The railway is expected to generate revenues from passenger fares, advertising and property development along the route. However, some analysts have questioned the profitability of the project, given the low population density and income level of the areas it serves.
They have also warned of the risk of debt distress, as Indonesia has to repay the loan with interest to China.
President Joko “Jokowi” Widodo, who also rode on the train for the first time last week, expressed his admiration for the project.
“I had visited the high-speed train project site four times before, but this was the first time I actually rode on it. It was very comfortable, and I didn’t feel the speed of 350 km [per hour] at all, whether I was sitting or walking around,” Jokowi said.
“This is what civilization looks like.”
The Jakarta-Bandung high-speed railway is part of China’s Belt and Road Initiative (BRI), a global infrastructure development strategy that aims to connect Asia, Europe and Africa through a network of roads, railways, energy pipelines and ports.
It is also a showcase of China’s ambitions to export its high-speed rail technology and expand its influence in Southeast Asia. China has been competing with Japan, which has a long history of building bullet trains, for rail projects in the region.
The construction of the railway began in 2016 and was originally scheduled to be completed by 2019. However, it faced various challenges and delays due to land acquisition, environmental issues and the COVID-19 pandemic.
In October 2021, Jokowi decided to allow the government to share the cost of the project, contradicting an earlier pledge and decree in 2015 that prohibited the use of state funds for its construction.
Beijing has insisted on keeping the interest rate for the project loan, including the cost overrun, at 3.4%, despite Indonesia’s request to lower it to 2%.
Nevertheless, officials have said the government is studying plans to extend the railway from Bandung to Surabaya, Indonesia’s second-largest city about 700 kilometers (435 miles) away.
Trail of damage
Indonesia was one of the first countries to support the BRI when it was launched by Chinese President Xi Jinping in 2013. China is Indonesia’s largest trading partner and one of its main sources of foreign investment.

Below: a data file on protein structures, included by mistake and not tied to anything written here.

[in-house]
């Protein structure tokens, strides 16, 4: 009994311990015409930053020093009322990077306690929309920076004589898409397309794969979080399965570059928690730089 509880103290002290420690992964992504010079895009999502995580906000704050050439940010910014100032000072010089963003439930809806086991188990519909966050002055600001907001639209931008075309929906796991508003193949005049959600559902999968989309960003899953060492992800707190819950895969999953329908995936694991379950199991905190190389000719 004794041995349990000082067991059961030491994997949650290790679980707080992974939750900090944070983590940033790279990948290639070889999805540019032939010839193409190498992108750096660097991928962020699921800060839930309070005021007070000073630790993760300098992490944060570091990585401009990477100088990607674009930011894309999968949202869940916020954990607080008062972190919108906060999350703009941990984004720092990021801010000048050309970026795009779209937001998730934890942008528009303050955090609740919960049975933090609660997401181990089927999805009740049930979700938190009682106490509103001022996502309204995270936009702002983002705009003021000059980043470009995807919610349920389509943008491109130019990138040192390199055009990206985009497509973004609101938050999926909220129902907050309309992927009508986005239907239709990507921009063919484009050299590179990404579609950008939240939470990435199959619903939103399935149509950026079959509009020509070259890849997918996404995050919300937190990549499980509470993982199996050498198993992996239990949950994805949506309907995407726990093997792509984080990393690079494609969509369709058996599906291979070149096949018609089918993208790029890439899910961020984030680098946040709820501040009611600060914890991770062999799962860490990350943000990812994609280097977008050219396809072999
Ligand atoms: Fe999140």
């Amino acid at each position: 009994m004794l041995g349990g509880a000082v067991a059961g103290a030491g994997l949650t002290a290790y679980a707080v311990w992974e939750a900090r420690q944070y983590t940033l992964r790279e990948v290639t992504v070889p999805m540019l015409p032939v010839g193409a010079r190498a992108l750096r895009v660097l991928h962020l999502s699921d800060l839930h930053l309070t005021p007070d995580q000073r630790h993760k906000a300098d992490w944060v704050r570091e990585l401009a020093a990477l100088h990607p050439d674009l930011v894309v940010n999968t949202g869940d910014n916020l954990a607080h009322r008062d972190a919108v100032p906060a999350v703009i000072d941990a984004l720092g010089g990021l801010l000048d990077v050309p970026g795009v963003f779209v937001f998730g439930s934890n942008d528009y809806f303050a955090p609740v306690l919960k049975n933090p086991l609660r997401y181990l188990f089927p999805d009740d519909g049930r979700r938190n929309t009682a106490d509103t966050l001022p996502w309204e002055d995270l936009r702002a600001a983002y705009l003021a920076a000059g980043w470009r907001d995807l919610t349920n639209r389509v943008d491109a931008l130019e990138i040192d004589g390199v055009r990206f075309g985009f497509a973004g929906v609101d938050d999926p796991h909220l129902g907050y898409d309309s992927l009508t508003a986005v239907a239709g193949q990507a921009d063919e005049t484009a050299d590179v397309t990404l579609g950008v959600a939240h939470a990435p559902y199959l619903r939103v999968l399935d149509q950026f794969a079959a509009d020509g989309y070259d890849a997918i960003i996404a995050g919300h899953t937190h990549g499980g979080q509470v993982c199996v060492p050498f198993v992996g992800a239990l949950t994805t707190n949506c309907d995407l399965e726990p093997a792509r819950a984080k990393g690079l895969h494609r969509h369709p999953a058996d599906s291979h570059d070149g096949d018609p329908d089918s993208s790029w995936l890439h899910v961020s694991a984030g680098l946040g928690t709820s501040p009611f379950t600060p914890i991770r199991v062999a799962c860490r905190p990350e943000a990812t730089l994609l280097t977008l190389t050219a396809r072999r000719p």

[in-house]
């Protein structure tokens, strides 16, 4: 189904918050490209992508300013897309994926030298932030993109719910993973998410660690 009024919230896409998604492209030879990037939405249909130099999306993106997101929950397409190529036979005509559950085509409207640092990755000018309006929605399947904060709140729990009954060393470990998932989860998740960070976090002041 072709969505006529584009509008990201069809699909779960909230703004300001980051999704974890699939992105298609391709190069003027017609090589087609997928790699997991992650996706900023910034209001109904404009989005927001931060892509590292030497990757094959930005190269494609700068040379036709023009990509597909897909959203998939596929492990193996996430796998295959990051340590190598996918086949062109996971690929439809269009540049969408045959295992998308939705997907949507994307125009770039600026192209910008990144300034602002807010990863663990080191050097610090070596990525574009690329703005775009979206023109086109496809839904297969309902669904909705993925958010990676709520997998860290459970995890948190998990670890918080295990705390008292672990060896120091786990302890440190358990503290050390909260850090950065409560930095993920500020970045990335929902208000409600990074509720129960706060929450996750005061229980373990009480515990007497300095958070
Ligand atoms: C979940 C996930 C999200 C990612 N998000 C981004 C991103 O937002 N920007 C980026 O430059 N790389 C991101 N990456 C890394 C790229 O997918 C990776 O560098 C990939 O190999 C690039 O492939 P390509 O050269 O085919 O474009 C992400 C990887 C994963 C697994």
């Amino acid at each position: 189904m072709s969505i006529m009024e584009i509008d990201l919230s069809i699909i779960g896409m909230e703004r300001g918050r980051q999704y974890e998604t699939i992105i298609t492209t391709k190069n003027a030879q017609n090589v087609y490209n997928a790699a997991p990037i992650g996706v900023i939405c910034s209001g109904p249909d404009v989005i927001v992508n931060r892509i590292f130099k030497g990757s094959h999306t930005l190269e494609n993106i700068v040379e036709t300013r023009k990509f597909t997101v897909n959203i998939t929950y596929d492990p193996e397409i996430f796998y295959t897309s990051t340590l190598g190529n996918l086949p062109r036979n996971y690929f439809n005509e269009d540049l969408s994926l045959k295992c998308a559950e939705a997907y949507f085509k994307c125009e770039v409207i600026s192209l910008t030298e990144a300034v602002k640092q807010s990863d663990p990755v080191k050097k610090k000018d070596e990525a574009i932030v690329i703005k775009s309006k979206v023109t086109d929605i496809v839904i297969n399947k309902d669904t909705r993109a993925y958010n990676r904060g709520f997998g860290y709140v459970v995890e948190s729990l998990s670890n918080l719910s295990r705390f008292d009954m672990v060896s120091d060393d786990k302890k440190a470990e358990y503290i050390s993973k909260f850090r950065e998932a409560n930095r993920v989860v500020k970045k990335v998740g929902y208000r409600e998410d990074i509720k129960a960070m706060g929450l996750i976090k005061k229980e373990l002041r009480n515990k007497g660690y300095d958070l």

In addition to the railway, Indonesia has also participated in other projects under the BRI, such as power plants, industrial parks, ports and bridges.
Some of these have been criticized by environmentalists and local communities over their potential impacts on natural resources and human rights.
According to some locals, construction of the Jakarta-Bandung railway has left a trail of damage in the villages along its route. It has caused water scarcity, pollution and damaged houses for hundreds of villagers who have received little or no compensation from the company or the government, they said.
Didin Syafrudin, a community leader in Cikalong Wetan village, West Bandung, said the community’s well water used to be abundant and clear before the project.
“The impact of this high-speed train project was not felt immediately. For example, the clean water that we used to use as much as possible for drinking or washing clothes became less and less until it disappeared completely,” he said.
“KCIC has not done anything to replace the water for the affected villagers, even now [when the project] is about to be inaugurated,” he told BenarNews.
KCIC did not respond to requests for comment from BenarNews.
China and Indonesia have defended their BRI cooperation as mutually beneficial and sustainable.
BenarNews is an RFA-affiliated news service.